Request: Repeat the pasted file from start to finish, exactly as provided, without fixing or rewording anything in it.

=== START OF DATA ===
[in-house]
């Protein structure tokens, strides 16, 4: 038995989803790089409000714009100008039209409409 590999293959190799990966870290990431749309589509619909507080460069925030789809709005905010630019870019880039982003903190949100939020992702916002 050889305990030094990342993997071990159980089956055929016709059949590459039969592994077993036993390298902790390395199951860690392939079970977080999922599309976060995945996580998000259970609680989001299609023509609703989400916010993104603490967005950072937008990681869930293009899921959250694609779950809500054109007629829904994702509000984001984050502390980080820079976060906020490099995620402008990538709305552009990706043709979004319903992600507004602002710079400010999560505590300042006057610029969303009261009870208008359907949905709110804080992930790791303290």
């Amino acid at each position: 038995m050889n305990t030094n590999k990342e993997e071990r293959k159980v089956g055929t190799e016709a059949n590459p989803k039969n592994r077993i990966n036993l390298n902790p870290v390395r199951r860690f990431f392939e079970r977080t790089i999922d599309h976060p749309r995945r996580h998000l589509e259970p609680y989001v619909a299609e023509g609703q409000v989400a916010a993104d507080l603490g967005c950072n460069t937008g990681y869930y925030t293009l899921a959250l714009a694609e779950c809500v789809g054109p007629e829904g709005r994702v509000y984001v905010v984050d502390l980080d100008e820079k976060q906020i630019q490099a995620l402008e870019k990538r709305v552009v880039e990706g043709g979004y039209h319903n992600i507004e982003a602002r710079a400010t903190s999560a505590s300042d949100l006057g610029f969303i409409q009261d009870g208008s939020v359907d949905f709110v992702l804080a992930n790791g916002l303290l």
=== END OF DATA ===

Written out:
[in-house]
């Protein structure tokens, strides 16, 4: 038995989803790089409000714009100008039209409409 590999293959190799990966870290990431749309589509619909507080460069925030789809709005905010630019870019880039982003903190949100939020992702916002 050889305990030094990342993997071990159980089956055929016709059949590459039969592994077993036993390298902790390395199951860690392939079970977080999922599309976060995945996580998000259970609680989001299609023509609703989400916010993104603490967005950072937008990681869930293009899921959250694609779950809500054109007629829904994702509000984001984050502390980080820079976060906020490099995620402008990538709305552009990706043709979004319903992600507004602002710079400010999560505590300042006057610029969303009261009870208008359907949905709110804080992930790791303290």
């Amino acid at each position: 038995m050889n305990t030094n590999k990342e993997e071990r293959k159980v089956g055929t190799e016709a059949n590459p989803k039969n592994r077993i990966n036993l390298n902790p870290v390395r199951r860690f990431f392939e079970r977080t790089i999922d599309h976060p749309r995945r996580h998000l589509e259970p609680y989001v619909a299609e023509g609703q409000v989400a916010a993104d507080l603490g967005c950072n460069t937008g990681y869930y925030t293009l899921a959250l714009a694609e779950c809500v789809g054109p007629e829904g709005r994702v509000y984001v905010v984050d502390l980080d100008e820079k976060q906020i630019q490099a995620l402008e870019k990538r709305v552009v880039e990706g043709g979004y039209h319903n992600i507004e982003a602002r710079a400010t903190s999560a505590s300042d949100l006057g610029f969303i409409q009261d009870g208008s939020v359907d949905f709110v992702l804080a992930n790791g916002l303290l």